“No,” Mason said calmly, “I just think they’re pretty. I mean, they aren’t at first, whenever they’re still caterpillars. But eventually they grow up and are beautiful, then they fly around in big groups with their own and are never alone anymore. Not like ants, ants just stay on the ground and do whatever they’re told to do, never thinking for themselves.”
“Whatever faggot.” The boy said, pushing him down on the ground. “I bet you like other boys, that’s why you like butterflies.”
“I don’t see the correlation,” Mason said smiling, “Don’t worry, one day you might see.”
“Shut up faggot,” The kid said. Then he swung and knocked Mason’s glasses off. “That’s what you get for being a fag.”
That evening Mason’s mother picked him up and asked him what had happened. He explained and she just sighed. She didn’t understand him either, “Why don’t you try to play sports of something and make some friends?”
“It’s ok mom. I don’t want to be friends with people like that. They’re mean and one day things will change and I’m going to have a bunch of friends. People that aren’t just mean to each other because they are insecure in their own shortcomings,” he told her.
“Where do you get this stuff?” She asked. She didn’t understand her son, but she didn’t really care, she was proud that her son was more mature than even she was.
“I don’t know, I think it’s because I read a lot of books,” he told her.
A week later Mason decided that he wanted to explain to the other kids in school why he loved butterflies so much so he asked his science teacher if he could do a presentation on then for class. His teacher agreed and he set to work laying out all the details and making sure that he had everything in order for his presentation.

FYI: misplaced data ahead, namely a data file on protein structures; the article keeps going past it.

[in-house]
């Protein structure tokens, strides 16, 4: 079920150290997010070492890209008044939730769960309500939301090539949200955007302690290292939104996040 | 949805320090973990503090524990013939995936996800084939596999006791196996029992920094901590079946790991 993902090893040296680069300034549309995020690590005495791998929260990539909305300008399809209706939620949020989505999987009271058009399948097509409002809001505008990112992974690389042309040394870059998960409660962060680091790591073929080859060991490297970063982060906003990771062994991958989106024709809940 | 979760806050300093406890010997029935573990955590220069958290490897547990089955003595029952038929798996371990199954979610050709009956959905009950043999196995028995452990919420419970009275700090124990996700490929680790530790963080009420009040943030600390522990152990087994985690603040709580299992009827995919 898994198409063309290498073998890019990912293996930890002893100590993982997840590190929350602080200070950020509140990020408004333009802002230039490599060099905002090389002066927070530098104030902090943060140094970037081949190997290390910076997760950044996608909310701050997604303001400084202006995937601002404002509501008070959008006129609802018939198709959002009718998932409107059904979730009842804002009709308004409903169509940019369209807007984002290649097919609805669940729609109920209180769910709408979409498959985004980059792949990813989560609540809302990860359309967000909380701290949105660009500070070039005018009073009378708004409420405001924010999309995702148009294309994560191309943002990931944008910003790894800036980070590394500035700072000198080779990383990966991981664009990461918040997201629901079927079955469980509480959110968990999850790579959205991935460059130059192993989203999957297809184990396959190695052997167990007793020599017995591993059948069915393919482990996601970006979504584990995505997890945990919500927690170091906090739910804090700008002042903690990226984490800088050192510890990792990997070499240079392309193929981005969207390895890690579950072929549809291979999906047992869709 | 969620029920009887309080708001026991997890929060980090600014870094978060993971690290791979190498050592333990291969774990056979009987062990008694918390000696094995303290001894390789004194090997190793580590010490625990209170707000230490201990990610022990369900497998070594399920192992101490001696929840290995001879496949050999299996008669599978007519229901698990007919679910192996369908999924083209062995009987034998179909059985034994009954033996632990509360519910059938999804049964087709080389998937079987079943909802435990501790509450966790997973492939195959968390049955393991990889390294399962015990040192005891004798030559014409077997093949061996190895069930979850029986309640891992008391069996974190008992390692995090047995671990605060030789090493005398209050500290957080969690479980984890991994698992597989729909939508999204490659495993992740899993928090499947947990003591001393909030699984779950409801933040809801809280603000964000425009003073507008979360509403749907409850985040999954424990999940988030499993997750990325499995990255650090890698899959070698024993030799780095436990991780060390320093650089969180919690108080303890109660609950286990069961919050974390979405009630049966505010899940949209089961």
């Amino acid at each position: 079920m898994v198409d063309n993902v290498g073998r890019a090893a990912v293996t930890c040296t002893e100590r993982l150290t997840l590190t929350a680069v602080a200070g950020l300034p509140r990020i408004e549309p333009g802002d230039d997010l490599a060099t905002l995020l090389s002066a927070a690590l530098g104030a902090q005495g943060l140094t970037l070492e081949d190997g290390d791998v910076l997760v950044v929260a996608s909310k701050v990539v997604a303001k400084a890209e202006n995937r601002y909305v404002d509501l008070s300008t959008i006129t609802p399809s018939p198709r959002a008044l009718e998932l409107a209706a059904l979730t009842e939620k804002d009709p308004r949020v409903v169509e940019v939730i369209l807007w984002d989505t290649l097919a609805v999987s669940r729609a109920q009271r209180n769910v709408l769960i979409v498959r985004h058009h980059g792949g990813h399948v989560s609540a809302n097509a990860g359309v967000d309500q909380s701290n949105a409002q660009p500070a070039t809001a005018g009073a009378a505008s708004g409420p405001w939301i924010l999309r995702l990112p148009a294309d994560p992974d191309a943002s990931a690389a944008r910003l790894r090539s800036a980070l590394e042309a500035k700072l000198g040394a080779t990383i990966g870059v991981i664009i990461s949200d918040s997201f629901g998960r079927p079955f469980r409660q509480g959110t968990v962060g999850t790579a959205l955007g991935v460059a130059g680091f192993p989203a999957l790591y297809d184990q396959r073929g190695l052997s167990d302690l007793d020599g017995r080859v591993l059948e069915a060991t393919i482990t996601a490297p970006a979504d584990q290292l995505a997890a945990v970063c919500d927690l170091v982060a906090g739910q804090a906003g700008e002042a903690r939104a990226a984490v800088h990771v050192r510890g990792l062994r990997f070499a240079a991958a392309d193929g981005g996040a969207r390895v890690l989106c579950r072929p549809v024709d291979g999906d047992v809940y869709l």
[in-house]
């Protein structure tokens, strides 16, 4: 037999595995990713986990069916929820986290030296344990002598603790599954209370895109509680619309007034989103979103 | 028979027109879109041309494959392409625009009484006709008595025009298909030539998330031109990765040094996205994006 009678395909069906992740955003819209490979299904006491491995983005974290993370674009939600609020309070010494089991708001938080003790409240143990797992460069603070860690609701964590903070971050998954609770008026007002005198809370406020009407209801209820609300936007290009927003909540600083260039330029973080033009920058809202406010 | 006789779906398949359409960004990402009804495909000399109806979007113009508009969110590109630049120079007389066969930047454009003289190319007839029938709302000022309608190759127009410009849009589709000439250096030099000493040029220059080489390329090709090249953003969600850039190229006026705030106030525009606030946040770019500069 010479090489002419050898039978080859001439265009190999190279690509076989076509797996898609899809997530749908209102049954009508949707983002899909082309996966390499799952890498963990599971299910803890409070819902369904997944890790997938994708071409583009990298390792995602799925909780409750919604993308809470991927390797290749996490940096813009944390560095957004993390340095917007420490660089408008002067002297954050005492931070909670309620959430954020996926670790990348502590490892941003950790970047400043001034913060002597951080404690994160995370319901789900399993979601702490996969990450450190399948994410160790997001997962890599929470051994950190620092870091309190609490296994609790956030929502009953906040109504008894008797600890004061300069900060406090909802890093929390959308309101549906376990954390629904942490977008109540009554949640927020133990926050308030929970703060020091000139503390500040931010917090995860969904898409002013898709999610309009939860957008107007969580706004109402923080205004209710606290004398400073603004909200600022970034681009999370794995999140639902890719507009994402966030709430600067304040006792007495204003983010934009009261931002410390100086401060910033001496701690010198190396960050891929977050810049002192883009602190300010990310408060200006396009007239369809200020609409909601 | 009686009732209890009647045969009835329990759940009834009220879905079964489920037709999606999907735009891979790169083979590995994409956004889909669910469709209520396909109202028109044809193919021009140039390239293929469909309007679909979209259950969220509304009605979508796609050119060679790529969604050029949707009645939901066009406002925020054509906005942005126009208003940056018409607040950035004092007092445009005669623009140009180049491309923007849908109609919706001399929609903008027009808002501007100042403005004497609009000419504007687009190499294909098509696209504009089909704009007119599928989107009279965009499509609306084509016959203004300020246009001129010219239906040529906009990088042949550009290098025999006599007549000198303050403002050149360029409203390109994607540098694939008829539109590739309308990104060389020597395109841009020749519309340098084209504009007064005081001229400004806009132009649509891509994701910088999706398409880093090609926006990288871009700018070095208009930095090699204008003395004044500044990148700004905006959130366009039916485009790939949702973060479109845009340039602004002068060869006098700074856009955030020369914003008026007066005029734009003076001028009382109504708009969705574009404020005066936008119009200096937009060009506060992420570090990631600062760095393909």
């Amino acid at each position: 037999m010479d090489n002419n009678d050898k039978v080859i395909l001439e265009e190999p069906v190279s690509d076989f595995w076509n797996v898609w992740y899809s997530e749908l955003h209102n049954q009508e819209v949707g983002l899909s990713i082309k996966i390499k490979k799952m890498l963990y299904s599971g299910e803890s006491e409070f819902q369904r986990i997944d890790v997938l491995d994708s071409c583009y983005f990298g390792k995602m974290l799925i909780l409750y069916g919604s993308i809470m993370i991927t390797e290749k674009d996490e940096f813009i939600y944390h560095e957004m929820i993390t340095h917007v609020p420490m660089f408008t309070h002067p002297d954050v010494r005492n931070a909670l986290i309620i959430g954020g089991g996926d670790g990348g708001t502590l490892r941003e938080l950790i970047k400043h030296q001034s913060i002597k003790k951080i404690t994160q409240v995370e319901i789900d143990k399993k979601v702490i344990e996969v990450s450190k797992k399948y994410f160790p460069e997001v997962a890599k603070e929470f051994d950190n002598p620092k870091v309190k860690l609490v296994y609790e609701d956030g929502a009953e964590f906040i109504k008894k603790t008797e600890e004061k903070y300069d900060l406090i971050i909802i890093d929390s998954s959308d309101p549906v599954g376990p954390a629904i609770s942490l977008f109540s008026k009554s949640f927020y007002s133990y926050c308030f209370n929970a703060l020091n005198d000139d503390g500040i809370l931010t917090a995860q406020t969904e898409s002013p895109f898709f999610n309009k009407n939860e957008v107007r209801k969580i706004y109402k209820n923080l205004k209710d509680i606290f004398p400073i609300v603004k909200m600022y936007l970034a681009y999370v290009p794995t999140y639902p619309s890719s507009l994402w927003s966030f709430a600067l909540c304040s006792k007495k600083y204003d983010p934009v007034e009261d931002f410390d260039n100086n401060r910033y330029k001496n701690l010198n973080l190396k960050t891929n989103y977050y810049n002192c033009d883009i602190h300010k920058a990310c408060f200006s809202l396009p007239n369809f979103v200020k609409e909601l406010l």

The presentation went well despite the spit wads and name calling. After he finished his teacher stood up and addressed the class.
“That was very informative Mason. Now, can anyone tell me what the process that a caterpillar goes through to become a butterfly?”
Mason raised his hand but the teacher just looked at him and smiled. “Obviously you know Mason, does anyone else know?”
A girl at the back of the class raised her hand slowly, as if she thought she might know the answer.
“Yes, Sandy?” The teacher asked, “Do you know?”
Sandy hesitated for a moment and bit her lip, “Is it, metamorphosis?”
“Very good Sandy.” The teacher said.
Sandy wasn’t the most popular girl in school, but she was a cheerleader and her boyfriend was on the football team. Of all the members of the cheer squad she was the only one that actually seemed to care about any of her school work. Mason turned around and looked at her and smiled.